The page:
Studies have also linked the concept of ethnic identity with ethnocentrism and prejudice. While ethnocentrism is defined as a feeling of hostility towards out-groups, prejudice is a feeling of hostility toward a specific out-group (Adorno, Frenkel-Brunswik, Levinson, & Sanford, 1950). The term ethnocentrism was first popularised by Sumner (1906), which argued that there is a positive correlation between in-group belonging and out-group hostility.
Previous anthropological, psychological and behavioural research has investigated inter-group conflicts and inter-group prejudices and tracked their origins up to ancestral times (Schaller & Neuberg, 2008). In fact, emotions, behaviours as well as cognitive reactions can lead to creating prejudices against out-groups, which makes the latter a threat (Neuberg & Cottrell, 2006). With regard to understanding human behaviour, studying primates, the closest species to humans, can shed a light on numerous factors.
In terms of sex differences, studies found that males demonstrate more hostile behaviours towards out-groups than females (Carpenter, 1974; Cheney, 1986; Wilson & Wrangham, 2003). This is especially observed among primates, notably male chimpanzees, who patrol in their territorial boundaries. They tend to particularly show hostile behaviour when they encounter other patrolling male chimpanzees from out-groups (Goodall, 1986; Wilson & Wrangham, 2003). Hostile behaviour among male chimpanzees is higher than female chimpanzees, most likely because patrolling and raiding were primarily exclusive to males (Chagnon, 1988). However, in terms of reproduction, female chimpanzees can seek out mating opportunities in other groups if possibilities are limited within their own group. This increases tolerance and acceptance potential among female chimpanzees towards other groups (Goodall, 1986; Wilson & Wrangham, 2003).
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Prejudices and stereotypes vis-à-vis other groups are flexible variables coming from evolutionary roots. Human beings are likely to see out-groups as a threat. However, this tendency depends on to which extend the individuals see themselves exposed to a potential threat. The more an individual feels that he is vulnerable to a potential threat, the more he is likely to fear the out-group, and therefore, hold prejudices and potentially demonstrates aggressive behaviour towards it. However, if an individual does not feel vulnerable vis-à-vis a given out-group, he would not hold prejudices against it and would be more tolerant (Schaller, Park, & Faulkner, 2003; Schaller, Park, & Kenrick, 2007).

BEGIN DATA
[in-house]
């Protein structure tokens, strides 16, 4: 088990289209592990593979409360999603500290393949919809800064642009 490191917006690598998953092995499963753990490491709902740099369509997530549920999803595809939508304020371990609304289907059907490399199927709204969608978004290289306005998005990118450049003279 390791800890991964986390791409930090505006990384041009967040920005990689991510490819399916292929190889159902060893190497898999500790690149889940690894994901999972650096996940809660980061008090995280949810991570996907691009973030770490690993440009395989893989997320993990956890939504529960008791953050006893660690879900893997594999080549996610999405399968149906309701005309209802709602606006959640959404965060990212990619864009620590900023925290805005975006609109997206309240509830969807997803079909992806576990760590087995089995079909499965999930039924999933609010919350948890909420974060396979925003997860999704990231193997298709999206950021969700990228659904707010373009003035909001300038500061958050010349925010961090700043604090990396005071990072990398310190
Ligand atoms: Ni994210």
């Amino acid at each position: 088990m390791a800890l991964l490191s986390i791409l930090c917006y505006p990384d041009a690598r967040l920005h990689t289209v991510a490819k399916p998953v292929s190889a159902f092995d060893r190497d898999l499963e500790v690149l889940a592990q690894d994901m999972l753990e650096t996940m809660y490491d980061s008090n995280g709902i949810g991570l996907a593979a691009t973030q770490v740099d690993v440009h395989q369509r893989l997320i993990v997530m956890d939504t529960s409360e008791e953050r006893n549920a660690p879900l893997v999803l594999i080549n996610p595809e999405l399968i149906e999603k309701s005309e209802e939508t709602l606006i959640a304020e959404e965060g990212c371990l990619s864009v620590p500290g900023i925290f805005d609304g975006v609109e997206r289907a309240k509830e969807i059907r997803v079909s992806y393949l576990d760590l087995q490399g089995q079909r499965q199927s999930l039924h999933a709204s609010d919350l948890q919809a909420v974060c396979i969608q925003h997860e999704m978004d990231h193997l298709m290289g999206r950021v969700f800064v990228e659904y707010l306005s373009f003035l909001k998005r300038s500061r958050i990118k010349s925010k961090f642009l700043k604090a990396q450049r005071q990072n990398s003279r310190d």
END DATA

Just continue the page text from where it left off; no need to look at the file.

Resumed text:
The same principle also implies such effect in sex differences. Men are more likely to feel vulnerable and sensitive towards out-group threats because of prejudices and stereotypes, and may express a cautious, or even an aggressive behaviour if they feel like being in an advantageous situation. Therefore, men can be more sensitive to out-group cues and hold prejudices against them than females (Schaller & Neuberg, 2008).
One can also investigate in which situations lower levels of ethnocentrism can be observed. Previous studies repeatedly found an association between high levels of education and lower levels of ethnocentrism (Bobo & Licari, 1989; Case, Greely & Fuchs, 1989; Hello, Scheepers & Sleegers, 2006; Nie, Junn & Stehlik-Barry, 1996), and other studies found that education is an important independent variable of ethnocentrism (Hello, Scheepers & Sleegers, 2006; Nie, Junn & Stehlik-Barry, 1996). It is argued that education is a major factor that influences the individual’s value pattern, and therefore, lowers the levels of ethnocentrism. More specifically, it is during adolescence and early adulthood that individuals interact with others in educational institutions and learn how to release their ethnocentrism and be more tolerant towards dissimilar groups (Hello, 2003).
One of the major theories suggesting a high correlation between high levels of education and low levels of ethnocentrism is the socialisation theory (Bobo & Licari, 1989) and the intergroup contact theory (Coenders & Scheepers, 2003). The socialisation theory argues that education is linked to the individual’s cognitive sophistication, which is also related to a negative association with ethnocentrism, while the intergroup contact theory asserts that highly educated individuals tend to have a larger network of personal contacts, thus leading to lower levels of ethnocentrism.